I am blessed. I do not take this for granted. I’ve been taught to count my blessings…but what do you do when you lose count? Each and every day I am aware of the many ways in which my life is vivid with colour and noisy with laughter.
I am blessed. Foremost of those blessings is that my Grandparents have lived long enough to know my children well. My Gram is among the best of my friends. My Grampa is the bench mark all other men are measured against. Their love is the romantic ideal I hoped for but never dared to dream I would find myself. I did. You see? I am blessed.
As a child I always found ways to be with my Grandparents. I would listen to my Gram play the piano, and help my Grampa in the garden. I loved to pick berries with him and then run inside to make jam out of those berries with her. I enjoyed watching my Grampa tinker for hours with things in his shed, the smell of it like bottled up work ethic and masculinity. I lived for the days that my Gram had her friends over for coffee, she always let me sit with them like I was all grown up and when I spoke they listened – teaching me that what I had to say was important. On stormy days I would curl up in their livingroom with a book , comforted by the sound of the rain and the thunder and of my Grandparents quietly laughing or praying together in the kitchen. In that house was joy, faith, and kindness.
When I was ten years old my baby sister died. It was like all the light went out of everything. Neither my Mom or I could stand to be in our house. My Grandparents took over and did everything from holding us while we cried, to cooking the food we never ate. They sat with me in the night when nightmare after nightmare stole my sleep. Their house, always a haven, became our refuge. When I think now how they must have been hurting. Their daughters pain tearing them to ribbons, my pain so demanding and childlike, and their own pain overwhelming and terrible. But still they provided the sanctuary in which we would heal. To us this was home, and home is where you want to be when life is suddenly fragile.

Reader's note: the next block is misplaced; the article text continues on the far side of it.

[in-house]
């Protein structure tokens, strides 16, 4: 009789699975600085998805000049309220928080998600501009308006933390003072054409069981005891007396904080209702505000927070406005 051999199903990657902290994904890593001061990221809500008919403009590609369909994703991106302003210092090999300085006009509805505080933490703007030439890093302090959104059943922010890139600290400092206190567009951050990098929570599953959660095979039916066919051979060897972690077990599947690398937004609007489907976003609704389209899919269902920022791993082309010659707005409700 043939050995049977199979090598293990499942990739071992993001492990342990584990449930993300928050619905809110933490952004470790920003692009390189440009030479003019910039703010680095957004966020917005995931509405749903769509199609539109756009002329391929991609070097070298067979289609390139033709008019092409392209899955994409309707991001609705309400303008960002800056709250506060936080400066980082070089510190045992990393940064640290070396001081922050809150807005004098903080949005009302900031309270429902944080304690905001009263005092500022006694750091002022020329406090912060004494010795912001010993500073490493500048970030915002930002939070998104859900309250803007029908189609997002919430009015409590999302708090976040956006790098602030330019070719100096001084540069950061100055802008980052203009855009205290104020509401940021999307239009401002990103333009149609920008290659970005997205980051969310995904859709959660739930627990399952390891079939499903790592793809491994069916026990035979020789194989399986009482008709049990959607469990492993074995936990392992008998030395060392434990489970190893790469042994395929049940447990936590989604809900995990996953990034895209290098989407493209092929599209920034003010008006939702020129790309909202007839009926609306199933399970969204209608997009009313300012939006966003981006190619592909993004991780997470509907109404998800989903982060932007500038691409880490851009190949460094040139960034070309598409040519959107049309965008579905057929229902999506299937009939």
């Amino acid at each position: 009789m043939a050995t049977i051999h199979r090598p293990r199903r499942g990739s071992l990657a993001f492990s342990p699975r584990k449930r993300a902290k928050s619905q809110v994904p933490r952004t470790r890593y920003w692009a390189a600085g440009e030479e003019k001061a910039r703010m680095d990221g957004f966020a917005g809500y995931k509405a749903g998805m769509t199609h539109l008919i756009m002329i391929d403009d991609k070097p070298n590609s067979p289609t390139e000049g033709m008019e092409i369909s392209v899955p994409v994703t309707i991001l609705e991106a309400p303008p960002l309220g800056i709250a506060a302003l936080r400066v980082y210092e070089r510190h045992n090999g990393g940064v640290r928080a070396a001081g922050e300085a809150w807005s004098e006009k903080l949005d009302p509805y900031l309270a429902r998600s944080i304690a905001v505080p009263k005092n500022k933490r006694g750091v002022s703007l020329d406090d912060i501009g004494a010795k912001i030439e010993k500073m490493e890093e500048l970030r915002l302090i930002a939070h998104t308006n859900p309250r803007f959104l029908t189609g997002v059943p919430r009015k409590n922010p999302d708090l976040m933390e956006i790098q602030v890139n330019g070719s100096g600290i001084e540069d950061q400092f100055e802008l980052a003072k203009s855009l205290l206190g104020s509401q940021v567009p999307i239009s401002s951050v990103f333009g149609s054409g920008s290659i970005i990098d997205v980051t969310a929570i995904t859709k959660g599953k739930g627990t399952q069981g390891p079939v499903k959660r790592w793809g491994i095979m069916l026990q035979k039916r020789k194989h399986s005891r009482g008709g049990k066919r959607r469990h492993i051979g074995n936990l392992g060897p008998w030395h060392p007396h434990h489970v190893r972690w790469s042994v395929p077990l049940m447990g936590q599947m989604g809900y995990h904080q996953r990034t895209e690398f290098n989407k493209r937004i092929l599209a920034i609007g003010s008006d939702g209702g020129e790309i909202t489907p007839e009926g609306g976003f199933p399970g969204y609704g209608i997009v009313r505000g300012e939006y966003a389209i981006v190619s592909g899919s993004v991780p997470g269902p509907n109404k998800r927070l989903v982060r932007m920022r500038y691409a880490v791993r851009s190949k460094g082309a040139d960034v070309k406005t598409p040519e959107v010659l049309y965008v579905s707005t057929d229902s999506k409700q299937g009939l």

I have my own home now. My haven. I hope it’s the house that builds my children and my grandchildren. This house has sheltered us through the storms that life has blown our way. It’s the love inside a house that makes it a home. It’s the strength of the people holding up the walls and the laughter that decorates it. The love between my Grandparents was the foundation of their house, and it’s their house that built me.
I thought if I could touch this place or feel it
This brokenness inside me might start healing
Out here it’s like I’m someone else
I thought that maybe I could find myself
If I could walk around I swear I’ll leave
Won’t take nothing but a memory
From the house that built me